You should clean your baby’s nose on a regular basis while bathing by gently cleaning the area around the nose with a cotton ball or a soft towel soaked in warm water. Do not insert anything in the nostrils to avoid possible damage to the nose lining.
1. Elevate the Baby’s Head While Sleeping
Raising the head slightly can ease the stuffy nose and help in breathing. Alternately, place a rolled up towel below the baby’s head. This will offer relief to the baby at nap time. Make sure they get plenty of rest to help recovery.
2. Try Steam Inhalation
Moisture and warmth can help ease the congestion. You can run a hot shower and let the steam build up in the bathroom. Sit with the baby in the steam for a while. This will help in thinning and loosening of mucus and clear the congestion. Increasing fluid intake can also help.
3. Use a Vaporiser or Humidifier
Dry air could be the cause of dry nose. If you stay in a place which tends to have dry weather, invest in a humidifier. Moisture in the air can offer relief from congestion. This can be especially helpful in winters.
In most cases, the nasal passage can be cleared within a week or two at home by using the above methods. Consult your paediatrician if:
- The child does not show any improvement after trying these home remedies.
- You think there is something stuck inside the baby’s nose.
- The child continues to have a stuffy nose for a long run, which might be due to an allergy or hay fever.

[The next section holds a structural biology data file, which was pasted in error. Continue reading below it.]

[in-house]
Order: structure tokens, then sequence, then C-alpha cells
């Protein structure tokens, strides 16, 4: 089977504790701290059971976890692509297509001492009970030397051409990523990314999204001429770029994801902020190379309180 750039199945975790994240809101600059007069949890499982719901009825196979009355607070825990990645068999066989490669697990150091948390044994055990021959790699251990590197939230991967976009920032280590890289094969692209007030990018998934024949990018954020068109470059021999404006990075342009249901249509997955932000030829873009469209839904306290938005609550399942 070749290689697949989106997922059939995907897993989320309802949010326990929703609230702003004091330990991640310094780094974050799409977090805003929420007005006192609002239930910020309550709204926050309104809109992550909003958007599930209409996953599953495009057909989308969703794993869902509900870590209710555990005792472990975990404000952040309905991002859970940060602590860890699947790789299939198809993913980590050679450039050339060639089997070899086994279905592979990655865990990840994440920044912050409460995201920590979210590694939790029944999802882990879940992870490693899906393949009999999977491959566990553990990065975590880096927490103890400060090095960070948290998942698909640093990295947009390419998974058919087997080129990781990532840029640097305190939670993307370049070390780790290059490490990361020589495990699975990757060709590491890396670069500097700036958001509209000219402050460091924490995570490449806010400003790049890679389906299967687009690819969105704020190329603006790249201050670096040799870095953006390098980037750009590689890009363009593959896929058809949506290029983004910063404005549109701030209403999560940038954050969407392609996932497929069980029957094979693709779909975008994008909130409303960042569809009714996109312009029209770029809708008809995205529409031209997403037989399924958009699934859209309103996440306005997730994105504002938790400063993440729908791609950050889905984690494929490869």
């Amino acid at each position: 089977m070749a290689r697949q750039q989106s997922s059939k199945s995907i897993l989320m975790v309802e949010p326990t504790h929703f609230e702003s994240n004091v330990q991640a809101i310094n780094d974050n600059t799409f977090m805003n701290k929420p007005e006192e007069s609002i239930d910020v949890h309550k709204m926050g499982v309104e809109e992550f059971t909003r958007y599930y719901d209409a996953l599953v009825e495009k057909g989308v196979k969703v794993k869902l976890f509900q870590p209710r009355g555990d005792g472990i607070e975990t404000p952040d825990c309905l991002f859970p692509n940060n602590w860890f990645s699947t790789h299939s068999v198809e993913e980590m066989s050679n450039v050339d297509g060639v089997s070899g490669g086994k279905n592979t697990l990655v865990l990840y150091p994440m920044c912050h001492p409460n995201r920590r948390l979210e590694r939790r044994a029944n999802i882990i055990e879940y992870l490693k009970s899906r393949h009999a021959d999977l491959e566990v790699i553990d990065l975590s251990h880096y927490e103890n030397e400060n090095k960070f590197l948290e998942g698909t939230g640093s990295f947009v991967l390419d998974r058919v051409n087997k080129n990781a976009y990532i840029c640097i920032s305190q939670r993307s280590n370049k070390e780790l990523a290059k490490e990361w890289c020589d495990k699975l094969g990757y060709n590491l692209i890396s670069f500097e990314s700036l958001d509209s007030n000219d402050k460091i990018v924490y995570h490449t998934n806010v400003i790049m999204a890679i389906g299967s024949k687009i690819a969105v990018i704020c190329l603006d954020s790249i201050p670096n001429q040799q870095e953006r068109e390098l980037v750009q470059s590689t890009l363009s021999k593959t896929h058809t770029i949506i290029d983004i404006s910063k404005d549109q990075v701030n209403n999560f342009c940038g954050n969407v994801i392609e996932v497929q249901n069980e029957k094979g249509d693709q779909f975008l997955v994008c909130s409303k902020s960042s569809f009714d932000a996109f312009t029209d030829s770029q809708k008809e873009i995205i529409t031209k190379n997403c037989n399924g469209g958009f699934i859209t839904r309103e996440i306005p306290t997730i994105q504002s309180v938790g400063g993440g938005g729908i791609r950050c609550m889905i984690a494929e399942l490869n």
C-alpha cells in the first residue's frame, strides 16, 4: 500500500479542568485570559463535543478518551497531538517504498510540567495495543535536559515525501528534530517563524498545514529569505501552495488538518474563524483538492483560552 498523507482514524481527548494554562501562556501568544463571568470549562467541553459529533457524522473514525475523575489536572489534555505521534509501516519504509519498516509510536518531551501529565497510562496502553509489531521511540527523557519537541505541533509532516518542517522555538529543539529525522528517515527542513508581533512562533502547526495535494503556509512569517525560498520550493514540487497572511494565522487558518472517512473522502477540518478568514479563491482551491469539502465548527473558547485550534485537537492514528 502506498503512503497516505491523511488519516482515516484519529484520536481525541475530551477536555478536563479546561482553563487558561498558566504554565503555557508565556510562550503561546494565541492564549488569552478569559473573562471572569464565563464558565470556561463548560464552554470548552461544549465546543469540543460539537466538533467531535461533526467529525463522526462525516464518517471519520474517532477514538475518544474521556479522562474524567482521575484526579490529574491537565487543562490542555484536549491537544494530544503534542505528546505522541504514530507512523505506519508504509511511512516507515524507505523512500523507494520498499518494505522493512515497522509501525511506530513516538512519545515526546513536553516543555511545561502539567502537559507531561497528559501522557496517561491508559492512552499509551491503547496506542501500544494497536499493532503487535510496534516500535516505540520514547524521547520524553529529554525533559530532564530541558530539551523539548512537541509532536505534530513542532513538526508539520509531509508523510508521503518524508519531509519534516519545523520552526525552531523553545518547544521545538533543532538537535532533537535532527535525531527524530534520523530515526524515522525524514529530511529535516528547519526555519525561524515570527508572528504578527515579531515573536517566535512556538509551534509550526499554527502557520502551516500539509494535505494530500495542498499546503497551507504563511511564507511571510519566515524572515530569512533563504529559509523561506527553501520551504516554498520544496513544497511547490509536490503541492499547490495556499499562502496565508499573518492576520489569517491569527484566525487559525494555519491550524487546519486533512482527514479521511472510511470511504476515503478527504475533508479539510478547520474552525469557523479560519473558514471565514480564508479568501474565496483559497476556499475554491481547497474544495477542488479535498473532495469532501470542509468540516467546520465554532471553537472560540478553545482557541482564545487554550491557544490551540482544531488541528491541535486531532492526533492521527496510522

Nasopharyngeal Suctioning (NP)
This is done by a medical professional, a respiratory therapist or a doctor if the:
- Mucus is not released with bulb syringe or nasal aspirator
- Baby has abnormal breathing
- Baby is unable to nurse and breathe simultaneously
In this procedure, saline water is used to moisten and loosen the dried mucus. A thin suction tube connected to a suction device is inserted gently into the baby’s nostrils till it touches the back of the throat. This induces coughing and brings the mucus to the back of the throat. Suction is carried out to clear the mucus, and once the passage clears, the tube is pulled out gently from the baby’s nostril. The procedure is repeated as required. Frequent suctioning may lead to mild bleeding in the nose or swelling inside the nose. In such cases, a neo sucker or smaller suction tube may be used.
Use of simple home remedies should be effective in most cases to help ease your baby of a stuffy nose. If it doesn’t improve, consider using a nasal spray or an aspirator. In case of persistent snot, consult your paediatrician at the earliest.